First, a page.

GNSS Satellite (GIOVE-A)

GNSS Principles

Basic Principle of GNSS

The basis of all GNSS systems is that a user determines it position by measuring to at least 4 GNSS satellites at the same time. These measurements give the user 4 distance measurements between himself and the 4 satellites. With four measurements one can resolve 4 unknowns. For the end user these 4 unknowns are the 3 unknowns of his position (X, Y, and Z or Latitude, Longitude, and Height) and the clock error of his GNSS receiver.

GNSS and Time

So why do we need to estimate the clock error of our GNSS reciever!? Well, the measurements that are made by GNSS receivers are not distance measurements. GNSS receivers measure the amount of time it took the signal to travel from the satellite to the receiver, i.e., the travel time. However, to measure this travel time the receiver has to know the time the signal left the satellite as well as the time the signal arrived at the receiver. When leaving the satellite the signal gets a time-tag. In that way the receiver knows the exact time of transmission of the signal. To know the exact time of arrival the receiver needs to know its own time very accurately. The most economical way to realise this is by using a very cheap clock inside the receiver. Typically a quartz clock (oscilator) similar to the one in your wrist watch or computer. This time will, however, not be accurate enough and therefore the receiver has to compute the clock error of its own (cheap) clock.

The measured travel time is multiplied with the signal travel speed to get the actual distance between the satellite and the receiver. The signal travel speed is the speed of light, i.e., 300 km/s, at least in the vacuum of space, a bit slower in the Earths atmosphere. So in order to have a measurement accuracy of a few meters the satellite and receiver time will have to be know with an accuracy of around 10 microseconds. This implies that the satellites need to be able to keep time at this 10 microseconds level!! This timing accuracy can only be achieved by using atomic clocks. And since time keeping is one of the most essential elements of a GNSS satellite they actually carry several atomic clock for redundancy. In addition the ground segment monitors the clock behavior and in addtion to time stamping the signals the satellites also broadcast information regarding the offset, rate, and rate-rate of their on-board clock.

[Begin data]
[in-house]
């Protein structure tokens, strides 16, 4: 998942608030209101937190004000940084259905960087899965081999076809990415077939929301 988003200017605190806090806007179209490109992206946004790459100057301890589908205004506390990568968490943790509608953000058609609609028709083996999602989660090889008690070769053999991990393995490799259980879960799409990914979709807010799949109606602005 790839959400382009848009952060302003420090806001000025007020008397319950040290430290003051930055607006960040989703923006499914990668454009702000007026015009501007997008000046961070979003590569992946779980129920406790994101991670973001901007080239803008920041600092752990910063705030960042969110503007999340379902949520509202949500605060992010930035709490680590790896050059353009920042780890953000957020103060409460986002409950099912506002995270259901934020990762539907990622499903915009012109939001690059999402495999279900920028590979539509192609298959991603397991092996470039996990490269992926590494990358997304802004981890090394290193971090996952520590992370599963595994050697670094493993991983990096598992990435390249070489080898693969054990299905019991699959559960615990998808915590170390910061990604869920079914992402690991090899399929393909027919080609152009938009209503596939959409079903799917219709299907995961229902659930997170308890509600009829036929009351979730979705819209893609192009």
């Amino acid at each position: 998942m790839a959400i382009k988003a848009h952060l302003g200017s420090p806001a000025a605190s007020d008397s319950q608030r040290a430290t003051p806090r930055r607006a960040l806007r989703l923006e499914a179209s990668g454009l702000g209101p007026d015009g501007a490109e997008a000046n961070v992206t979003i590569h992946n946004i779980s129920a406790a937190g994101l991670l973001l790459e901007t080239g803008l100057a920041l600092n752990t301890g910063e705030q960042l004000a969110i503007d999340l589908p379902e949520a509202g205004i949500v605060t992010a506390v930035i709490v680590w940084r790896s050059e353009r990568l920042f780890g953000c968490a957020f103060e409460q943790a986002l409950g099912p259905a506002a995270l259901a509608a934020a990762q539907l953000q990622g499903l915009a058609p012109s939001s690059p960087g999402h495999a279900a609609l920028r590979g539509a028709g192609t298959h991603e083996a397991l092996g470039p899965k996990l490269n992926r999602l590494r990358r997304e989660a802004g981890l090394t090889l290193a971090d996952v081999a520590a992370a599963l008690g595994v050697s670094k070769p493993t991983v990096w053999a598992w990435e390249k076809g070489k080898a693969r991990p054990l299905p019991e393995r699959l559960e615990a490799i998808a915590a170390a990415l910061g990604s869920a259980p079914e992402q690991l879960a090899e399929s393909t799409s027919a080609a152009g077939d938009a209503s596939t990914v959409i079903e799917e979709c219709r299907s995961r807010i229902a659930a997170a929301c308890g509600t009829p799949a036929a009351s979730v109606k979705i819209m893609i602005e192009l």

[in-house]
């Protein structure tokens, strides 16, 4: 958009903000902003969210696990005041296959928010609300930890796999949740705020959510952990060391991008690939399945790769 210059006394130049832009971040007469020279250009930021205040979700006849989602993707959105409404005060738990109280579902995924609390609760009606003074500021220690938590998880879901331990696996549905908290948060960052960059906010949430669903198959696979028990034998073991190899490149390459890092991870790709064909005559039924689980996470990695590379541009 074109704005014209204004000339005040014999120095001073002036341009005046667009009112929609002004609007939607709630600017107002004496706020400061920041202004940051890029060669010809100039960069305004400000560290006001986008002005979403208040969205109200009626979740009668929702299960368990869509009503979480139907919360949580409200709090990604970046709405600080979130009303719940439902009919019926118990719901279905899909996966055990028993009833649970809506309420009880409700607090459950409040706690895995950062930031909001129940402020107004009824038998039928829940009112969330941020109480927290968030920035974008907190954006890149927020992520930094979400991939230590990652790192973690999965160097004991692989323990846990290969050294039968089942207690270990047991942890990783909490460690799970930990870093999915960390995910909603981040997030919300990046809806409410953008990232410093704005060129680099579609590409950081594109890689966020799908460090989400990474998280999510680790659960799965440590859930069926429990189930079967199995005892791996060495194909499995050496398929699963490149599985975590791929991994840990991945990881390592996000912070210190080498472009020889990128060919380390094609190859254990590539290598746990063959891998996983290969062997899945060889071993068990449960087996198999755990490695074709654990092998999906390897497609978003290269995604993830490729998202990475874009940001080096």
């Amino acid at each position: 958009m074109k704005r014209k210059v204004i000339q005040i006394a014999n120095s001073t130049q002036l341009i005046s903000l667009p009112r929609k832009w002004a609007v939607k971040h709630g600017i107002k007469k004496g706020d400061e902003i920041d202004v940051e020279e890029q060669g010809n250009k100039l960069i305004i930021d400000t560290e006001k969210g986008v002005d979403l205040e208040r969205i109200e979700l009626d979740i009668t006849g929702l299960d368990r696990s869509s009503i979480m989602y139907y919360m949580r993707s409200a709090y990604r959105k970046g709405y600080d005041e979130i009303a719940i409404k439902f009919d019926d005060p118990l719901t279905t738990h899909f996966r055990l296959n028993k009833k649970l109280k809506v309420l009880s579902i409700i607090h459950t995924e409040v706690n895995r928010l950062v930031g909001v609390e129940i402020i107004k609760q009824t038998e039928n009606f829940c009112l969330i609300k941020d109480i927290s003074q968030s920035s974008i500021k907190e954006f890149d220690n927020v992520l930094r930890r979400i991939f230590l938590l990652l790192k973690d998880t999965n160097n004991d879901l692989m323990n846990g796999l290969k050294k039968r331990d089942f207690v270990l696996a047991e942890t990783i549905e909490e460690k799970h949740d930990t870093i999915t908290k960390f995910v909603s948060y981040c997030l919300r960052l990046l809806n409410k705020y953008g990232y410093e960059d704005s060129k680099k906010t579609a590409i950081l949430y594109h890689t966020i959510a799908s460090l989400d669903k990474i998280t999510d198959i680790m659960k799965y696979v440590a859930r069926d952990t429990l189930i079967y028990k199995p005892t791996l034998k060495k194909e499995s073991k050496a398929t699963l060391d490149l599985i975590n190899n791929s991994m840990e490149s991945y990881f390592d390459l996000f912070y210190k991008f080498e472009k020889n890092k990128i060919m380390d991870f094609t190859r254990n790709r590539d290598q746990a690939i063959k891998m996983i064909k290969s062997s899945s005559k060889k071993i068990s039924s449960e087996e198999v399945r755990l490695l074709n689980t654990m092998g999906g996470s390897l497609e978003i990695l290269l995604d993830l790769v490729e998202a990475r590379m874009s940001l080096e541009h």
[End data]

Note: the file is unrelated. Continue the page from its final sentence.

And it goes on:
Due to the importance of accurate timeing the European GNSS Galileo is planning to use very advanced clocks called Hydrogen masers. This is one of the unique features of the Galileo system. The GIOVE-B satellite is flying a H-Maser as proof of concept and to make it "space proven". The GPS system evolutions, Block-IIF and Block-III, do unfortunately not plan to use such advanced clocks. The expected (big) advantage of the H-Maser is that its behaviour can be predicted much more accurately over time spans of several hours.